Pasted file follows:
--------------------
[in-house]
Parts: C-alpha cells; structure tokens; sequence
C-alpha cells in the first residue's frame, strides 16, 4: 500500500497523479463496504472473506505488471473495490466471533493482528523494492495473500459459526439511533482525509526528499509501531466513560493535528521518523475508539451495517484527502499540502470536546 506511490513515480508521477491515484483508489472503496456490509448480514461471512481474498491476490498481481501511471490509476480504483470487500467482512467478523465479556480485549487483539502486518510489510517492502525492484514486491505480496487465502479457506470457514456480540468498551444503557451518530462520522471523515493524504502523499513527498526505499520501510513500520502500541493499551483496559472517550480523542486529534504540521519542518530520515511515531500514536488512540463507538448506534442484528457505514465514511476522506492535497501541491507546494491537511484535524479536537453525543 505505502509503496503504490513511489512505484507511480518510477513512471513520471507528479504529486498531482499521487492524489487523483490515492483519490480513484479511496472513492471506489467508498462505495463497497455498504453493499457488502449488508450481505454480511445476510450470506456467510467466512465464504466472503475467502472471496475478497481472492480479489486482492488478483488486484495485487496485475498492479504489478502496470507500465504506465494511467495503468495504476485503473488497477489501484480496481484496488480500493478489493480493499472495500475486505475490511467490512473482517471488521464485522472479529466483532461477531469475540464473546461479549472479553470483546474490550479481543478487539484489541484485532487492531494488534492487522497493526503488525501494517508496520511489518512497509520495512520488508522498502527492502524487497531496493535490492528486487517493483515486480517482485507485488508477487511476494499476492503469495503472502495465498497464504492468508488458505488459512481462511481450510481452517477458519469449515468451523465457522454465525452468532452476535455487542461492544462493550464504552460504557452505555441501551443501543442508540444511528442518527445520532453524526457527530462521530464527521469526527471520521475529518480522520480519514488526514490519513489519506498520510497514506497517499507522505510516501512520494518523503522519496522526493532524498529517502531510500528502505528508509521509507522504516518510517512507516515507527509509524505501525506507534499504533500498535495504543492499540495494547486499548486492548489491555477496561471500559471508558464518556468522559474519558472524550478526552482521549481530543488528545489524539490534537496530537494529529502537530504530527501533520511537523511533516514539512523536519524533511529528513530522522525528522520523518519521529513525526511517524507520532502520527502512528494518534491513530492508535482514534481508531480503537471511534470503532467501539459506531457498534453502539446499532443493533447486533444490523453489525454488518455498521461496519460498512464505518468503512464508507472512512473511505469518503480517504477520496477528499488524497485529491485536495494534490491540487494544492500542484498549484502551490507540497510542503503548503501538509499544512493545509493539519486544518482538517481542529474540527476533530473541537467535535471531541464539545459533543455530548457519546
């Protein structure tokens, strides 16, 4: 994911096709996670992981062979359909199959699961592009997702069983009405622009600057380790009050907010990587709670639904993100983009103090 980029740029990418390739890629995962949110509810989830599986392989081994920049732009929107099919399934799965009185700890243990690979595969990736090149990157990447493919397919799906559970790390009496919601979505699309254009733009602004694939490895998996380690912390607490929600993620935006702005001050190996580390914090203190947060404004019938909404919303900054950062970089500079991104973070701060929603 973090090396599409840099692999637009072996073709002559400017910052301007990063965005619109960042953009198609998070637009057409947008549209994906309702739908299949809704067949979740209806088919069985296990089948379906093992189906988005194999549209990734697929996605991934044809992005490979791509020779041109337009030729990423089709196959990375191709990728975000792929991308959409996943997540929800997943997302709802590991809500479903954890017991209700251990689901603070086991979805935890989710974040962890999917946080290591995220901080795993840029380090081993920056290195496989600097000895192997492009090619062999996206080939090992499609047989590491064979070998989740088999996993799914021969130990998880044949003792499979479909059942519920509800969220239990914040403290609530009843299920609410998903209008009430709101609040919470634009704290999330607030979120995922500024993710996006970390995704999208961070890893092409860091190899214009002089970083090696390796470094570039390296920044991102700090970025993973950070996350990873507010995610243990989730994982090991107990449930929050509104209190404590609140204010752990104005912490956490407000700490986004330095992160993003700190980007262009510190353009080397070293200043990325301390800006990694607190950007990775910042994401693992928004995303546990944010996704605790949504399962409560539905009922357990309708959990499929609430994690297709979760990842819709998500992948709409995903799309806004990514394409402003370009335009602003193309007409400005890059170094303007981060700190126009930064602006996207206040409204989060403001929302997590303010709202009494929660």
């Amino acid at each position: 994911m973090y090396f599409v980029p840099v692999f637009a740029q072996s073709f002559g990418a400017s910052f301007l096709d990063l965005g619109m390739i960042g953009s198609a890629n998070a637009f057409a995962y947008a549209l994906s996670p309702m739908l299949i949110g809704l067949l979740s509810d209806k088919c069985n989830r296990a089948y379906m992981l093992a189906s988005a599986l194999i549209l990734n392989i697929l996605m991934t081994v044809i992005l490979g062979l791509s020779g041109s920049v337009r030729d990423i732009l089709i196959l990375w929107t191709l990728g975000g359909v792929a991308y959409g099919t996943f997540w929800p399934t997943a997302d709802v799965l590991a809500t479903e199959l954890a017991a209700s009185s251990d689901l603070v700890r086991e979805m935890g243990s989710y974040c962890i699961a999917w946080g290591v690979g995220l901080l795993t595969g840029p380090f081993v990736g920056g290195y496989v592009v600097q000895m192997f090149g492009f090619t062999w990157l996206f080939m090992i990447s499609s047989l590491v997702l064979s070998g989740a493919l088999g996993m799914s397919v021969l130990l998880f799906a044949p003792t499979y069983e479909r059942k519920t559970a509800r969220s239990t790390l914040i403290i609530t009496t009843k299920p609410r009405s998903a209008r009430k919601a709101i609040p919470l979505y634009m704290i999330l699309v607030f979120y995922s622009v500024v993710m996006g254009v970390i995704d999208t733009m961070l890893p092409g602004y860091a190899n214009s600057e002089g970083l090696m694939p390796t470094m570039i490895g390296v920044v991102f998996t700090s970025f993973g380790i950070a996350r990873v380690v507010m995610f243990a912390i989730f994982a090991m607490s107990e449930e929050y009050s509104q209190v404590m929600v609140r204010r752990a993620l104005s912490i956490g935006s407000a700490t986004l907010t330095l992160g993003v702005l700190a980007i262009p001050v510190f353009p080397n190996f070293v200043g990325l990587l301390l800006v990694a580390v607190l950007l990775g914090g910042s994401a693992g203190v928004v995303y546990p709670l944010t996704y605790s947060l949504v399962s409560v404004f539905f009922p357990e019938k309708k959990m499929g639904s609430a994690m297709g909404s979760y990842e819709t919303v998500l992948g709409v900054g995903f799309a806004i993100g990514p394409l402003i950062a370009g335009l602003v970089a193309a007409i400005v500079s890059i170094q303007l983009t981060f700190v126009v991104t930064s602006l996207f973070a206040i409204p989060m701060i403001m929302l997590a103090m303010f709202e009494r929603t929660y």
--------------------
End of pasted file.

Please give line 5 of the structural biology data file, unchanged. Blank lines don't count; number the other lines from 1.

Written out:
């Amino acid at each position: 994911m973090y090396f599409v980029p840099v692999f637009a740029q072996s073709f002559g990418a400017s910052f301007l096709d990063l965005g619109m390739i960042g953009s198609a890629n998070a637009f057409a995962y947008a549209l994906s996670p309702m739908l299949i949110g809704l067949l979740s509810d209806k088919c069985n989830r296990a089948y379906m992981l093992a189906s988005a599986l194999i549209l990734n392989i697929l996605m991934t081994v044809i992005l490979g062979l791509s020779g041109s920049v337009r030729d990423i732009l089709i196959l990375w929107t191709l990728g975000g359909v792929a991308y959409g099919t996943f997540w929800p399934t997943a997302d709802v799965l590991a809500t479903e199959l954890a017991a209700s009185s251990d689901l603070v700890r086991e979805m935890g243990s989710y974040c962890i699961a999917w946080g290591v690979g995220l901080l795993t595969g840029p380090f081993v990736g920056g290195y496989v592009v600097q000895m192997f090149g492009f090619t062999w990157l996206f080939m090992i990447s499609s047989l590491v997702l064979s070998g989740a493919l088999g996993m799914s397919v021969l130990l998880f799906a044949p003792t499979y069983e479909r059942k519920t559970a509800r969220s239990t790390l914040i403290i609530t009496t009843k299920p609410r009405s998903a209008r009430k919601a709101i609040p919470l979505y634009m704290i999330l699309v607030f979120y995922s622009v500024v993710m996006g254009v970390i995704d999208t733009m961070l890893p092409g602004y860091a190899n214009s600057e002089g970083l090696m694939p390796t470094m570039i490895g390296v920044v991102f998996t700090s970025f993973g380790i950070a996350r990873v380690v507010m995610f243990a912390i989730f994982a090991m607490s107990e449930e929050y009050s509104q209190v404590m929600v609140r204010r752990a993620l104005s912490i956490g935006s407000a700490t986004l907010t330095l992160g993003v702005l700190a980007i262009p001050v510190f353009p080397n190996f070293v200043g990325l990587l301390l800006v990694a580390v607190l950007l990775g914090g910042s994401a693992g203190v928004v995303y546990p709670l944010t996704y605790s947060l949504v399962s409560v404004f539905f009922p357990e019938k309708k959990m499929g639904s609430a994690m297709g909404s979760y990842e819709t919303v998500l992948g709409v900054g995903f799309a806004i993100g990514p394409l402003i950062a370009g335009l602003v970089a193309a007409i400005v500079s890059i170094q303007l983009t981060f700190v126009v991104t930064s602006l996207f973070a206040i409204p989060m701060i403001m929302l997590a103090m303010f709202e009494r929603t929660y």